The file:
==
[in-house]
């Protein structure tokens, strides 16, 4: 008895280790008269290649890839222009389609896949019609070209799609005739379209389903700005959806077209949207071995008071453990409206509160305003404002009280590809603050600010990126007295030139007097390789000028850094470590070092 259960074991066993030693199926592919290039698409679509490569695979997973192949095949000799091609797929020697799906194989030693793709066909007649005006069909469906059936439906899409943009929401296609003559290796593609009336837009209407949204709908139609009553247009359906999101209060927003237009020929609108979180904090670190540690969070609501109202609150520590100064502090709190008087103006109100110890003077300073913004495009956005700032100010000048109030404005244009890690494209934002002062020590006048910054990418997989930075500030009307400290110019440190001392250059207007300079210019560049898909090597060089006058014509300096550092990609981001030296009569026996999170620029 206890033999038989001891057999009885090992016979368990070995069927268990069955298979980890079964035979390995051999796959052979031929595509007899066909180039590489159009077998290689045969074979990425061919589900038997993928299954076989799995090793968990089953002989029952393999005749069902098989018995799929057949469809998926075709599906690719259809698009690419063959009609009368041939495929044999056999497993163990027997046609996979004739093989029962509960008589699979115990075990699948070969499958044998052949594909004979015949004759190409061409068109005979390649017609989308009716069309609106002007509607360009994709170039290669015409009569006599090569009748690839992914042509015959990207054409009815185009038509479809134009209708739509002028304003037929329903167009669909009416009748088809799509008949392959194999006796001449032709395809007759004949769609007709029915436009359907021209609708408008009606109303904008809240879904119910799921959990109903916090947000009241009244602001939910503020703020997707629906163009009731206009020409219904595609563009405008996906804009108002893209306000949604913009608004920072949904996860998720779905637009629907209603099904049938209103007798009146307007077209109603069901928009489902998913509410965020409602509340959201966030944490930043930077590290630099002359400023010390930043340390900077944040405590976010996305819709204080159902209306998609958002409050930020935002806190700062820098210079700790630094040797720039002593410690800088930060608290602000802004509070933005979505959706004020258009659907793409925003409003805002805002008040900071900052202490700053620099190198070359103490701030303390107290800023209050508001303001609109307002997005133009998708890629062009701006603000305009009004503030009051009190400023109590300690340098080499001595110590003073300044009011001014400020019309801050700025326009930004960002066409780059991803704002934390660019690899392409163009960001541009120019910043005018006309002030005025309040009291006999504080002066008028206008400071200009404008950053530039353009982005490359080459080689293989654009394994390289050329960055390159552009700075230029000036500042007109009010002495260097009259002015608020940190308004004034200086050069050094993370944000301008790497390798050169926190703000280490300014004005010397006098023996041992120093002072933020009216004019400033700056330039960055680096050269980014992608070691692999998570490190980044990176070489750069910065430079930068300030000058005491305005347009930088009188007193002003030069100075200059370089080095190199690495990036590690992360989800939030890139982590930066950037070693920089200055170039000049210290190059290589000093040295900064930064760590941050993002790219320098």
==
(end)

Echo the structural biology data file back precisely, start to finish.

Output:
[in-house]
């Protein structure tokens, strides 16, 4: 008895280790008269290649890839222009389609896949019609070209799609005739379209389903700005959806077209949207071995008071453990409206509160305003404002009280590809603050600010990126007295030139007097390789000028850094470590070092 259960074991066993030693199926592919290039698409679509490569695979997973192949095949000799091609797929020697799906194989030693793709066909007649005006069909469906059936439906899409943009929401296609003559290796593609009336837009209407949204709908139609009553247009359906999101209060927003237009020929609108979180904090670190540690969070609501109202609150520590100064502090709190008087103006109100110890003077300073913004495009956005700032100010000048109030404005244009890690494209934002002062020590006048910054990418997989930075500030009307400290110019440190001392250059207007300079210019560049898909090597060089006058014509300096550092990609981001030296009569026996999170620029 206890033999038989001891057999009885090992016979368990070995069927268990069955298979980890079964035979390995051999796959052979031929595509007899066909180039590489159009077998290689045969074979990425061919589900038997993928299954076989799995090793968990089953002989029952393999005749069902098989018995799929057949469809998926075709599906690719259809698009690419063959009609009368041939495929044999056999497993163990027997046609996979004739093989029962509960008589699979115990075990699948070969499958044998052949594909004979015949004759190409061409068109005979390649017609989308009716069309609106002007509607360009994709170039290669015409009569006599090569009748690839992914042509015959990207054409009815185009038509479809134009209708739509002028304003037929329903167009669909009416009748088809799509008949392959194999006796001449032709395809007759004949769609007709029915436009359907021209609708408008009606109303904008809240879904119910799921959990109903916090947000009241009244602001939910503020703020997707629906163009009731206009020409219904595609563009405008996906804009108002893209306000949604913009608004920072949904996860998720779905637009629907209603099904049938209103007798009146307007077209109603069901928009489902998913509410965020409602509340959201966030944490930043930077590290630099002359400023010390930043340390900077944040405590976010996305819709204080159902209306998609958002409050930020935002806190700062820098210079700790630094040797720039002593410690800088930060608290602000802004509070933005979505959706004020258009659907793409925003409003805002805002008040900071900052202490700053620099190198070359103490701030303390107290800023209050508001303001609109307002997005133009998708890629062009701006603000305009009004503030009051009190400023109590300690340098080499001595110590003073300044009011001014400020019309801050700025326009930004960002066409780059991803704002934390660019690899392409163009960001541009120019910043005018006309002030005025309040009291006999504080002066008028206008400071200009404008950053530039353009982005490359080459080689293989654009394994390289050329960055390159552009700075230029000036500042007109009010002495260097009259002015608020940190308004004034200086050069050094993370944000301008790497390798050169926190703000280490300014004005010397006098023996041992120093002072933020009216004019400033700056330039960055680096050269980014992608070691692999998570490190980044990176070489750069910065430079930068300030000058005491305005347009930088009188007193002003030069100075200059370089080095190199690495990036590690992360989800939030890139982590930066950037070693920089200055170039000049210290190059290589000093040295900064930064760590941050993002790219320098």